President-elect Donald Trump appears to have bought into the idea that there is a conspiracy within the entire United States Intelligence Community to blame the Russian government for cyberattacks that compromised the Democratic National Committee and senior figures in the party in the run up to the 2016 presidential election.
After months of casting doubt about the consensus finding of intelligence agencies that the hacks, and the dissemination of files and emails, was orchestrated by Moscow, Trump on Tuesday night used Twitter to suggest that intelligence officers had been forced to delay a briefing on the hacking because of a lack of evidence.
The "Intelligence" briefing on so-called "Russian hacking" was delayed until Friday, perhaps more time needed to build a case. Very strange!— Donald J. Trump (@realDonaldTrump) January 4, 2017
Administration officials told news organizations that they were mystified by the President-elect’s suggestion that the intelligence agencies had delayed the briefing, saying that it had always been scheduled for Friday.
Trump followed up on Wednesday morning with another tweet referring to a televised interview with WikiLeaks founder Julian Assange that aired Tuesday night. Assange, whose organization released thousands of hacked emails from the DNC and from Democratic presidential candidate Hillary Clinton’s campaign chairman John Podesta, spoke to Fox News personality Sean Hannity, an unabashed cheerleader for Trump throughout the presidential campaign.
During the interview, Assange repeated his denial that WikiLeaks received the hacked information from the Russian government and claimed that Podesta had fallen for a hacking method so rudimentary a child could have used it.
Julian Assange said "a 14 year old could have hacked Podesta" - why was DNC so careless? Also said Russians did not give him the info!— Donald J. Trump (@realDonaldTrump) January 4, 2017
Assange also criticized a preliminary report into the hacking issued by U.S. intelligence agencies as “either a deliberate attempt to mislead or thoroughly incompetent work.”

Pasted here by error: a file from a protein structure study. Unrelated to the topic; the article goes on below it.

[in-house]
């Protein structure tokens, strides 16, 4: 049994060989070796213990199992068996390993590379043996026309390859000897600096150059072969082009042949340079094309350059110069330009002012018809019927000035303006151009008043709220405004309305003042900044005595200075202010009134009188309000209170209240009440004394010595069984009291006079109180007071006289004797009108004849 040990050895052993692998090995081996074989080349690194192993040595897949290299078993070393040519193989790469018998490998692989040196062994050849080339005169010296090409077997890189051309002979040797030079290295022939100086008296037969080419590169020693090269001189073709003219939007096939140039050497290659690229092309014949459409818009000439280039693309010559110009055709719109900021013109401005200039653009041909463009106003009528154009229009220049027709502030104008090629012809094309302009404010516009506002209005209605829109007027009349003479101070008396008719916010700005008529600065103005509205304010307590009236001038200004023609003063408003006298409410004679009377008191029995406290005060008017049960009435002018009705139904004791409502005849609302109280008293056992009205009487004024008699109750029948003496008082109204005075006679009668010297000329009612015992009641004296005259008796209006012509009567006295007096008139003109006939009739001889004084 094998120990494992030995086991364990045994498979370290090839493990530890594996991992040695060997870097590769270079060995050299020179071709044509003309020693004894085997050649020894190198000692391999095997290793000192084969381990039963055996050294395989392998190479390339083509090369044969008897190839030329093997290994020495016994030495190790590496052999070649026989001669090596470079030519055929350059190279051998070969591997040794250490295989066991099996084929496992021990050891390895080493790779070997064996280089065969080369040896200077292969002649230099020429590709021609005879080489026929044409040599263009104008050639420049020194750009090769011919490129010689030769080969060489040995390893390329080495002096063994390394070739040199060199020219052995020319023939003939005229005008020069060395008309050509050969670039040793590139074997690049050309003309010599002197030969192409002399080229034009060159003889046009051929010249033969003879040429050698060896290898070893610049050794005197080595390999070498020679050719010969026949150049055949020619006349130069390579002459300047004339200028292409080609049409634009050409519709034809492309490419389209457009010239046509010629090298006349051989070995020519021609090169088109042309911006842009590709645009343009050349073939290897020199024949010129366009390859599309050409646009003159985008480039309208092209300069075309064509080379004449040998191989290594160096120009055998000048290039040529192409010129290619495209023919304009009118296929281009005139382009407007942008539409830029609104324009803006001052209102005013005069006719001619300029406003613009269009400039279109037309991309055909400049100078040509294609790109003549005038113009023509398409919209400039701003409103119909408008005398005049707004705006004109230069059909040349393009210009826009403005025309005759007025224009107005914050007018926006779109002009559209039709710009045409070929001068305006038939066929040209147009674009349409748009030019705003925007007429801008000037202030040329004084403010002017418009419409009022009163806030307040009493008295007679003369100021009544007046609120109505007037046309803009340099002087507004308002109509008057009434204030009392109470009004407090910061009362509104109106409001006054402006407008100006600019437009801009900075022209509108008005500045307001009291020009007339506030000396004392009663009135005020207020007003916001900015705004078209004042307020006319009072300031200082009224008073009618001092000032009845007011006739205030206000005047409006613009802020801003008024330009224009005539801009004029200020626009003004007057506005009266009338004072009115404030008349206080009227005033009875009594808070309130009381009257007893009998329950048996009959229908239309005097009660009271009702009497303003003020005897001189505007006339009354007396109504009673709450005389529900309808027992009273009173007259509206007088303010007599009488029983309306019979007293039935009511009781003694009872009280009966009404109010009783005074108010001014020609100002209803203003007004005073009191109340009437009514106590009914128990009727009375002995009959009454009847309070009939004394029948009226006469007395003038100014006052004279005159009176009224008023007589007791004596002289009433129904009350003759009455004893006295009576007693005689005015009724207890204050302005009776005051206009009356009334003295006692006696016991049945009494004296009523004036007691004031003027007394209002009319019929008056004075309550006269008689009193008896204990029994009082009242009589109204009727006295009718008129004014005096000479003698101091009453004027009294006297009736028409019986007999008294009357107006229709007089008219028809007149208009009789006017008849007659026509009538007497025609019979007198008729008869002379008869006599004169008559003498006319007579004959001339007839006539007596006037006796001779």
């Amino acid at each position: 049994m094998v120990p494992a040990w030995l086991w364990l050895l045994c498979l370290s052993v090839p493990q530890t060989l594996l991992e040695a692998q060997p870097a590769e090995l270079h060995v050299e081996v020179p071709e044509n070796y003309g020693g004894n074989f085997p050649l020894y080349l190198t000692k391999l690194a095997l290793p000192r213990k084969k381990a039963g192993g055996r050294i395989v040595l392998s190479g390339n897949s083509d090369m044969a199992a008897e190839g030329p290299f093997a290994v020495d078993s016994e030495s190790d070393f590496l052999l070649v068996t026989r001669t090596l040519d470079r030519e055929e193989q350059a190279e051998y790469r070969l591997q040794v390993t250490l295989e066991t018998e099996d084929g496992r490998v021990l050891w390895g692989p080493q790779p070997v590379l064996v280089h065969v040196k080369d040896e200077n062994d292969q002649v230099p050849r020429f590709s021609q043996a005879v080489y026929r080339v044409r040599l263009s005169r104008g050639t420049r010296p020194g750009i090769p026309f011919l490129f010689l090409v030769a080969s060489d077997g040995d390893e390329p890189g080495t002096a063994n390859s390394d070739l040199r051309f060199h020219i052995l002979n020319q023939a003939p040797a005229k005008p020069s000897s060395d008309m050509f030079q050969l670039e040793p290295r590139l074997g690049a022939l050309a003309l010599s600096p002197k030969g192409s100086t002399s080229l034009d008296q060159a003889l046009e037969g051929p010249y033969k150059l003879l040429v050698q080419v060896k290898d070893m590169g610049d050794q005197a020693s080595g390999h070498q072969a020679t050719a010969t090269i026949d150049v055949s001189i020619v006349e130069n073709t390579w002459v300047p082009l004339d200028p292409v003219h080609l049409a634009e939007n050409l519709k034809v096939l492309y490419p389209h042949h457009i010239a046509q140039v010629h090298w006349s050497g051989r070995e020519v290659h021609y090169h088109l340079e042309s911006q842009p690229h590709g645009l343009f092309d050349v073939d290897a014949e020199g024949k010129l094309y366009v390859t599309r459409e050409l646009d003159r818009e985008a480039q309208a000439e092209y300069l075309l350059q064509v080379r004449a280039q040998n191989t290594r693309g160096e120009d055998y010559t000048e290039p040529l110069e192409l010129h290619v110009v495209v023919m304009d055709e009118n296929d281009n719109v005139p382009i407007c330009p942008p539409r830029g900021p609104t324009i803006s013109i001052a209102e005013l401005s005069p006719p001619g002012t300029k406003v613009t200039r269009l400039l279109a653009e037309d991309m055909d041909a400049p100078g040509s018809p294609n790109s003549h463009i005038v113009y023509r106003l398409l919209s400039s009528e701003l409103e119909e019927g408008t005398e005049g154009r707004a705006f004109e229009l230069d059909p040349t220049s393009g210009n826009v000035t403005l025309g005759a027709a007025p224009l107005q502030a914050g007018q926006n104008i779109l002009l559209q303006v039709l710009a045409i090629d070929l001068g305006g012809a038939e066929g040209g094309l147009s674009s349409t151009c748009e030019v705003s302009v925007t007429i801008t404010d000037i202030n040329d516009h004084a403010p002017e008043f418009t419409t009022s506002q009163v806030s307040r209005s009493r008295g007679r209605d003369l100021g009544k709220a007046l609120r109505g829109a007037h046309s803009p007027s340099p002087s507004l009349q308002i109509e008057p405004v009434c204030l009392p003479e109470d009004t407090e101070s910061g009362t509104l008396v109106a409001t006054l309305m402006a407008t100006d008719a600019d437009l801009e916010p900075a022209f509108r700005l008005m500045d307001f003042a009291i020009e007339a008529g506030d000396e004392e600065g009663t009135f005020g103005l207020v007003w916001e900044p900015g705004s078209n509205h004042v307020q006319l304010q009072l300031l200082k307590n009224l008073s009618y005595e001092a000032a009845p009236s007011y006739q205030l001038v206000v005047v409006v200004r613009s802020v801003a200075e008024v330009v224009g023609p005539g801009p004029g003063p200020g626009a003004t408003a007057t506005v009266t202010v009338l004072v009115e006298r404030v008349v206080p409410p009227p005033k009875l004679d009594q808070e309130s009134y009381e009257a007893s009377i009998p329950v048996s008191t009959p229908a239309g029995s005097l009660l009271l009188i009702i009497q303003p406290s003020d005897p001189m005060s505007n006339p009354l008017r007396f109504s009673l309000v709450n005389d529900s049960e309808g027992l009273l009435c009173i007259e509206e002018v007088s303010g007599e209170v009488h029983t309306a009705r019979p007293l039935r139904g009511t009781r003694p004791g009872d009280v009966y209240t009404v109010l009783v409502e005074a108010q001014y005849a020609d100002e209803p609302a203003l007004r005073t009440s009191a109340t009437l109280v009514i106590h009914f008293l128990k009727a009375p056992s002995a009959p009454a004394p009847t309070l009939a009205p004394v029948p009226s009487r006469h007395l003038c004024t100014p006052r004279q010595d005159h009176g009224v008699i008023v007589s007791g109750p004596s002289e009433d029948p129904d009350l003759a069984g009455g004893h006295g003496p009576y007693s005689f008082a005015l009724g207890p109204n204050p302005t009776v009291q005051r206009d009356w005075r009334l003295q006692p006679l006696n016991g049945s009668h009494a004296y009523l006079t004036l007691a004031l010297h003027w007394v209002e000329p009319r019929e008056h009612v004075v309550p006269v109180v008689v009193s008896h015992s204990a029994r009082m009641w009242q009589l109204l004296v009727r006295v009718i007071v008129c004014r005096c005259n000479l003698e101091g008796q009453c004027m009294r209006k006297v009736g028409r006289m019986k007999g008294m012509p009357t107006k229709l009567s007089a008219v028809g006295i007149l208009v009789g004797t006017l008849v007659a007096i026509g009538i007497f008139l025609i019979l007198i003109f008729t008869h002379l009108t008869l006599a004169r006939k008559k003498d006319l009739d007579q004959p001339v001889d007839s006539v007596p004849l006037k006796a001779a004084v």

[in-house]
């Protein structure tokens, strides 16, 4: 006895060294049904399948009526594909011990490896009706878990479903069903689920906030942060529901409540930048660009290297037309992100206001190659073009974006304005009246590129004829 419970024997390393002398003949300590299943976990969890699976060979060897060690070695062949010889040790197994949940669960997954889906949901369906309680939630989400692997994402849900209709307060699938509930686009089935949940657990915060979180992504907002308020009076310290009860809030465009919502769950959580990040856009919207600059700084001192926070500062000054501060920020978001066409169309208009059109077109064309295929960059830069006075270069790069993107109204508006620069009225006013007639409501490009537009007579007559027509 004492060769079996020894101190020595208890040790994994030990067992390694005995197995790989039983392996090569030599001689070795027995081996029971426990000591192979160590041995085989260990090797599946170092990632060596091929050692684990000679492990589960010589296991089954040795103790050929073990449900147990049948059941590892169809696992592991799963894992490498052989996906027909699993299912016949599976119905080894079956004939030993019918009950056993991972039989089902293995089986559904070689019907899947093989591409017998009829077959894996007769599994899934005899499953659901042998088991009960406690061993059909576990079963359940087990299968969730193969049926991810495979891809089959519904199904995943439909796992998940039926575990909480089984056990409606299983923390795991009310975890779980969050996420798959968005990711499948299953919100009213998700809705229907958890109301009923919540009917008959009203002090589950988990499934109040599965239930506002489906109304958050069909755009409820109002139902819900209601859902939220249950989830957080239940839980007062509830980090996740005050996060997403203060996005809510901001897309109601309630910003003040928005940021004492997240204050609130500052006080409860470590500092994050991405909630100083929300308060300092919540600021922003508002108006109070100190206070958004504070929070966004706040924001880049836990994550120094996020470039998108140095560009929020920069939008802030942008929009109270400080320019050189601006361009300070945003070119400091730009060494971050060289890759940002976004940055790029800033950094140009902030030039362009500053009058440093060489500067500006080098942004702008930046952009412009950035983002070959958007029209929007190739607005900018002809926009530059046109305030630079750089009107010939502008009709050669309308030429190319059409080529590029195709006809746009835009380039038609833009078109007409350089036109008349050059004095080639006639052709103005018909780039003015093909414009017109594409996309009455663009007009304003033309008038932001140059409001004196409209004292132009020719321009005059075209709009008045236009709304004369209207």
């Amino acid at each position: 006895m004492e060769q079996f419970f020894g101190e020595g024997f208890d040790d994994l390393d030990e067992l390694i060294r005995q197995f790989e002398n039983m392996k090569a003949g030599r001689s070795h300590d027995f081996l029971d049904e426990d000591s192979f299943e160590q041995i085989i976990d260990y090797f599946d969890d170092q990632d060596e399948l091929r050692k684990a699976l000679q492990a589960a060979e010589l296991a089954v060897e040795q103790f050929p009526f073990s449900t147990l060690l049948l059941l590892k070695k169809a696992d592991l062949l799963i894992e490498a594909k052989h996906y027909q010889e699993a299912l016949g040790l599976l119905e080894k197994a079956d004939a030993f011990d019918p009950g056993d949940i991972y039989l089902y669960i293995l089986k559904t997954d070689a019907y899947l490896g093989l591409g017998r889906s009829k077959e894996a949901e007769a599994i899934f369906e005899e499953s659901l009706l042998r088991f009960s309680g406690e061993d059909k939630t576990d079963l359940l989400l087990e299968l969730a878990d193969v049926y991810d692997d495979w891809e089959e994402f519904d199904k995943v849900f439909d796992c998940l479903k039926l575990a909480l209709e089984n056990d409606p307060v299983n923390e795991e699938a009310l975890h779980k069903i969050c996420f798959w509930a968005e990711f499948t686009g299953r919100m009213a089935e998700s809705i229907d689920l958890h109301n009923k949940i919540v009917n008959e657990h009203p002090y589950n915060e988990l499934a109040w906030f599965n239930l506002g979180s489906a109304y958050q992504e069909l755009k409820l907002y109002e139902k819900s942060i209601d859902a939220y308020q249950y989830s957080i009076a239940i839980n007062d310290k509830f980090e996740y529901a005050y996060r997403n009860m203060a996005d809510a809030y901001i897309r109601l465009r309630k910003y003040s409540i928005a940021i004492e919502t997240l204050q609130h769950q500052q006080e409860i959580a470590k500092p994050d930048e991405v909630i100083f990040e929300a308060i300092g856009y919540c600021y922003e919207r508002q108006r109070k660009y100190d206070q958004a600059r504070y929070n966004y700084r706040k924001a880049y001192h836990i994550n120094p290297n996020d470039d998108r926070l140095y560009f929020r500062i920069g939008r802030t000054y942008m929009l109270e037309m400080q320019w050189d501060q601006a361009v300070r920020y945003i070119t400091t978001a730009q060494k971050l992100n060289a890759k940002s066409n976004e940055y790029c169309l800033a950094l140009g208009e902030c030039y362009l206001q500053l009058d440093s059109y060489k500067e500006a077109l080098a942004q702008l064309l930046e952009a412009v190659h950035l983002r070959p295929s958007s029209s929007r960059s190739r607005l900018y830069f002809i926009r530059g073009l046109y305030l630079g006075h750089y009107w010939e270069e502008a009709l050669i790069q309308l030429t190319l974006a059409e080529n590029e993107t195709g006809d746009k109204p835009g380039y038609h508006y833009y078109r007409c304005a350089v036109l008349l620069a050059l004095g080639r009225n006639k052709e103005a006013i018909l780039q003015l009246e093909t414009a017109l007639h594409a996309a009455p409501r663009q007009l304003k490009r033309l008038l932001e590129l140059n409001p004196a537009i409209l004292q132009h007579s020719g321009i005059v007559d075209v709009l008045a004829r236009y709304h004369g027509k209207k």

Trump’s criticism of U.S. intelligence agencies is not new. Since last summer, when the Intelligence Community released a statement saying that they believed the hacking attacks on Democrats were orchestrated by Russia with an aim to disrupt the presidential election, he has defended Russia, claiming that there is no evidence of the Kremlin’s involvement.
Trump’s apparent decision to side with Assange against the U.S. Intelligence Community suggests that his already strained relationship with those agencies is not going to improve any time soon.
In an interview with PBS, conducted before Trump’s latest suggestion that his agency is trying to hoodwink the public, Central Intelligence Agency Director John Brennan said that a comprehensive assessment of the intelligence agencies’ findings with regard to the hacking is nearing completion and will be delivered to President Obama and President-elect Trump later this week.
He defended the work of his colleagues against Trump’s criticism of past failures and said, “There is no intelligence community worldwide that has the capabilities, the expertise, the analytic capability as the U.S. intelligence community. And so I would suggest to individuals who have not yet seen the report, who have not yet been briefed on it that they wait and see what it is that the intelligence community is putting forward before they make those judgments.”
Brennan also took a swipe at Assange, saying that the WikiLeaks founder, who has been holed up in the Ecuadorian embassy in London for five years fighting extradition to Sweden on sexual assault charges (which he adamantly denies) is “not exactly a bastion of truth and integrity.”
Brennan continued, “And so, therefore, I wouldn’t ascribe to any of these individual making comments that it is providing the whole, unvarnished truth. Again, this report is going to include what it is that we know about what happened, what was collected, what was disclosed, and what the purpose and intent of that effort was.”